Dr. Puk's research studies (the first co-authored with a Lakehead U Master of Education student and the second with a PhD student) have demonstrated that ecological literacy is not being encouraged in Ontario schools at a time when many international studies are demonstrating that our global ecosystems are being seriously degraded. Just this week, it was reported that once again Canada ranks near the bottom (28th out of 30) OECD countries in terms of 29 key environmental indicators. He also hopes to convince the Ontario Government to develop a policy that would ensure that all citizens are lifelong ecologically literate.
Dr. Puk is available for interview by calling him directly at 807-343-8710.

Meteorite Impacts on Earth

Two presenters share their expertise with the Thunder Bay community
(Thunder Bay - Monday, October 17, 2005) Meteorites and their impacts on Earth is the topic of discussion during two presentations on Thursday, October 20, at 7:30 p.m.
The talks, jointly sponsored by the Canadian Institute of Mining and Metallurgy, Thunder Bay Branch and the Meteorites and Impacts Advisory Committee to the Canadian Space Agency, take place in ATAC, Room 2001 at Lakehead University, and are open to and designed for the public.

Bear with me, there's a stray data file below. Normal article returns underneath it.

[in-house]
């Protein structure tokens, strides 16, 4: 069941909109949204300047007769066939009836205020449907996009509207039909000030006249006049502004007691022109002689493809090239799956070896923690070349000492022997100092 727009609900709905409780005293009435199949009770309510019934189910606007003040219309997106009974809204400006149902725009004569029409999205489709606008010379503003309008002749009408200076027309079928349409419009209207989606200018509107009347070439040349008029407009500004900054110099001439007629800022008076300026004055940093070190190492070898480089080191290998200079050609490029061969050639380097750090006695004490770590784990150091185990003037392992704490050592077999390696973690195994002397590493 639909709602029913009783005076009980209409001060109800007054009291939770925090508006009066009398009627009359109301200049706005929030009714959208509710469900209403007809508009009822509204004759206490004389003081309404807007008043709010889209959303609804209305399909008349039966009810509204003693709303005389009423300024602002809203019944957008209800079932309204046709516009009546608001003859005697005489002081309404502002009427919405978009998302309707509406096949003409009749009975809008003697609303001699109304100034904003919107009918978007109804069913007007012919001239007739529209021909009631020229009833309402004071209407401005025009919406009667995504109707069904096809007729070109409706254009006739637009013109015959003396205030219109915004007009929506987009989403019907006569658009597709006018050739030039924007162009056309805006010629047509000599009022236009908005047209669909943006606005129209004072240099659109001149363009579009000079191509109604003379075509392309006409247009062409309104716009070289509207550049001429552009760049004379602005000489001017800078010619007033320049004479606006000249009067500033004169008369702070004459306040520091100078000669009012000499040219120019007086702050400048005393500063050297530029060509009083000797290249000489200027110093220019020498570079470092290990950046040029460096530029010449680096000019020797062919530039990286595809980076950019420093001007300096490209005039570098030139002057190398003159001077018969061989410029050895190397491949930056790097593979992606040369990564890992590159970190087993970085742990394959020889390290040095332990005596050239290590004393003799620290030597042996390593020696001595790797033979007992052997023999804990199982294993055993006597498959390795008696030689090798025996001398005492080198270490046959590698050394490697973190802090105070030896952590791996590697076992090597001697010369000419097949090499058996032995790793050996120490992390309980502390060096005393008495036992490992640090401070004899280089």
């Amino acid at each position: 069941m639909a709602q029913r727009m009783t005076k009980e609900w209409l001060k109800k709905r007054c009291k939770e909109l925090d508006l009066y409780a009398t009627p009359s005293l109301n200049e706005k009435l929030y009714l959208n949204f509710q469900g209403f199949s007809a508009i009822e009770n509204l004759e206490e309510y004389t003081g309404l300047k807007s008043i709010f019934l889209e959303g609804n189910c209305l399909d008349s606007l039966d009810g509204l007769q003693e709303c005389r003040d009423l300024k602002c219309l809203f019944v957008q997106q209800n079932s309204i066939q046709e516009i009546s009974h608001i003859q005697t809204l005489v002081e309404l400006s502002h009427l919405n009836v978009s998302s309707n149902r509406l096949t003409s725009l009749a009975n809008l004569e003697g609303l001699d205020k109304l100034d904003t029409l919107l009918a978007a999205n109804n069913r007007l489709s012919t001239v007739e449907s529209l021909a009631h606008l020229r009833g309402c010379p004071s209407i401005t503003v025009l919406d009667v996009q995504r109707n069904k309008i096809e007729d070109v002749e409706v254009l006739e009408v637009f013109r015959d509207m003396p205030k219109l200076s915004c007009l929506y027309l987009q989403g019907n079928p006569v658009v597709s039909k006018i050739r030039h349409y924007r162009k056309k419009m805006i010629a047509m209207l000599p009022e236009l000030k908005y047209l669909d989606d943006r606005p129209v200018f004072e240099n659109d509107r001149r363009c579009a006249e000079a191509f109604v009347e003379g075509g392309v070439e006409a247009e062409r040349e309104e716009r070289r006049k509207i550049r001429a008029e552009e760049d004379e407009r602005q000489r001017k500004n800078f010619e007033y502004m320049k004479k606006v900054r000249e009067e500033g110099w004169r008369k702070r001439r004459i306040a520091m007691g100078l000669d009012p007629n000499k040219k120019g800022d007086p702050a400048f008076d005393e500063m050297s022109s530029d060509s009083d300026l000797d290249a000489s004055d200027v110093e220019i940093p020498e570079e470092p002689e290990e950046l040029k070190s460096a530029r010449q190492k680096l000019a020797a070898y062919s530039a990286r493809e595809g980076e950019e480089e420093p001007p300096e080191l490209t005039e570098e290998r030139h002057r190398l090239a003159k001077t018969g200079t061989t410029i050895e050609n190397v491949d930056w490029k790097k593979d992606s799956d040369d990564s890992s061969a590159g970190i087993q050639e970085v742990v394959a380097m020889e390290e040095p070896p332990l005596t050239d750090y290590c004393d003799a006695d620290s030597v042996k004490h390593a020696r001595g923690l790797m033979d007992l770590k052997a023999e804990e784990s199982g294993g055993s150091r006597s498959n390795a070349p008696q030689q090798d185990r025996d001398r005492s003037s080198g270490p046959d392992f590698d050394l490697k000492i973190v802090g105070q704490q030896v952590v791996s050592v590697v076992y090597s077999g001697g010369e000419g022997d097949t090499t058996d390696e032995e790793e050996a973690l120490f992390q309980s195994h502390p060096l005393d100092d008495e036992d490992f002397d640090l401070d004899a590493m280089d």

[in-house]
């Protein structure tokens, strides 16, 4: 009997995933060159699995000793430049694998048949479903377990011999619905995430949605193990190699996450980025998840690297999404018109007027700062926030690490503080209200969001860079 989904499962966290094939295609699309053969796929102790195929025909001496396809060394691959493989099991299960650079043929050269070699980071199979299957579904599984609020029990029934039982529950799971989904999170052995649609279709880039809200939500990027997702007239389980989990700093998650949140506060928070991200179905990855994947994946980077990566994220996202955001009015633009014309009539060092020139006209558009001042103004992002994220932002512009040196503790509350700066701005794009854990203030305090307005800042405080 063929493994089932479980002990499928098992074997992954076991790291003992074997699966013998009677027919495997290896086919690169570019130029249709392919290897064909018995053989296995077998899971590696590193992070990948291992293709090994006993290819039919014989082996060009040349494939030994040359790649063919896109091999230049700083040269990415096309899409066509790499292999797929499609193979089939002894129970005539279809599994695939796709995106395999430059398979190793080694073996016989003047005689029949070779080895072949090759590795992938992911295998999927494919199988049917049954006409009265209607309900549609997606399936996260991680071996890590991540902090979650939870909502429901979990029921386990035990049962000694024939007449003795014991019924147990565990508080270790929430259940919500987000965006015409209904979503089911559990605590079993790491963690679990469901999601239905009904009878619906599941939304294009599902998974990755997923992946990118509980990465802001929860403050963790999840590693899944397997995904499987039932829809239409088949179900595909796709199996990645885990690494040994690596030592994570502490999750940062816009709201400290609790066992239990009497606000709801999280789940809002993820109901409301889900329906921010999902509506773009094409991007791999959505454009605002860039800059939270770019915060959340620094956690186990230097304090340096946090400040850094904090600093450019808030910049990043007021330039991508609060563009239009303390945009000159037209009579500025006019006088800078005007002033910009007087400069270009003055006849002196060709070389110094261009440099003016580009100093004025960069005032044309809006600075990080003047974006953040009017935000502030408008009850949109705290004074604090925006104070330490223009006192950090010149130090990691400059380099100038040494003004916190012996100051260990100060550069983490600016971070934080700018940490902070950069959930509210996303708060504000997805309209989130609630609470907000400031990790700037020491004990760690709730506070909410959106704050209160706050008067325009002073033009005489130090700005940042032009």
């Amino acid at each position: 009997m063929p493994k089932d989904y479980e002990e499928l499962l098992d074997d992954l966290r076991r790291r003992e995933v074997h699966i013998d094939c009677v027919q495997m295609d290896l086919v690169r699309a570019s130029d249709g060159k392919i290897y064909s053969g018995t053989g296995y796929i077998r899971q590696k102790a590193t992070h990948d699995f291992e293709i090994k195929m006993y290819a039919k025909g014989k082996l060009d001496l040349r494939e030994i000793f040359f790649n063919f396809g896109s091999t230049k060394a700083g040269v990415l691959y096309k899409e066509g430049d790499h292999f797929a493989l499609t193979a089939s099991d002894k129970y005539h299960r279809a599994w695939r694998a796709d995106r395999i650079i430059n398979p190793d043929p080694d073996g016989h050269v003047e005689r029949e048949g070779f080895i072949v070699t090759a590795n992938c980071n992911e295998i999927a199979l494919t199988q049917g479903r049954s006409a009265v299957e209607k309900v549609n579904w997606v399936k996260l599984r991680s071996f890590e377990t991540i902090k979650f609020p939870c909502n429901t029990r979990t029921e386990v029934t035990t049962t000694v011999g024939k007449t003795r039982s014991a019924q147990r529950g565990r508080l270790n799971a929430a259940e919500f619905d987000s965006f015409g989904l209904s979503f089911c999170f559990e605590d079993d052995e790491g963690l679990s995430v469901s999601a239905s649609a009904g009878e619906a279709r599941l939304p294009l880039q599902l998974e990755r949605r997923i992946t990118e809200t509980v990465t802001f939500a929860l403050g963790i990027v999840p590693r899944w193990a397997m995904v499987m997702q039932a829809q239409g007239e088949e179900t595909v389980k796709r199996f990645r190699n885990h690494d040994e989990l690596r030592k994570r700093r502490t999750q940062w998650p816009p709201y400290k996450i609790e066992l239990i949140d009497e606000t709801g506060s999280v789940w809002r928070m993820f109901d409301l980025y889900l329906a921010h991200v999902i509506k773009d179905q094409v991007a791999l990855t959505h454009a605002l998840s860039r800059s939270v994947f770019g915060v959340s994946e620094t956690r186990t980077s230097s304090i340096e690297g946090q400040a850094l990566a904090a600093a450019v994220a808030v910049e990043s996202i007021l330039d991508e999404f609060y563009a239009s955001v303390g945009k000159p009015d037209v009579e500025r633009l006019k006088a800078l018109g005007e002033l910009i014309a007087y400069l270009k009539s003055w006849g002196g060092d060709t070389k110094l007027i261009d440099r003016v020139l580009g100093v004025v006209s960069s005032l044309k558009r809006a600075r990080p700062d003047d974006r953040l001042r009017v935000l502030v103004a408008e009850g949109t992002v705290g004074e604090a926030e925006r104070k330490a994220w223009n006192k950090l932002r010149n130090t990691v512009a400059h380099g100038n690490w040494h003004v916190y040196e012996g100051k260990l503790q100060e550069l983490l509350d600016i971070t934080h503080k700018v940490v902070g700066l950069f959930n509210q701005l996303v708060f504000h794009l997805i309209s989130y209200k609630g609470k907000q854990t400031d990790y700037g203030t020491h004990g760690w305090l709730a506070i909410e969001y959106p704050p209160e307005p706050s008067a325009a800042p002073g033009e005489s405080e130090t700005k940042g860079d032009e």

The speakers are Dr. Graham Wilson, Turnstone Geological Services Ltd., and Mr. Bill Addison of Thunder Bay
Dr. Wilson's talk is entitled "The cosmos comes to visit: Tales told by meteorites." Dr. Wilson will provide a general introduction to meteorites and their scientific significance.
Mr. Addison's talk is entitled "Evidence of cosmic hammering: Discovery of distal ejecta from the 1850 Ma Sudbury impact." He will describe the research he and colleagues at Lakehead U, the University of Toronto, and the University of Western Australia did on the fallout from the Sudbury impact. The impact produced a red hot rain of glowing glass that fell on the Thunder Bay area 1.85 billion years ago. It was produced when a large meteorite struck near Sudbury, shattering and melting rock, throwing it high above the atmosphere before it fell back to Earth. Over a metre of this hot debris, mostly rock glass, fell in the Thunder Bay area. The last debris to fall was fine dust, and it took as long as a year to fall, scattering a dusty film right around the world. The evidence of this has been discovered in the Thunder Bay area and near Hibbing, Minnesota.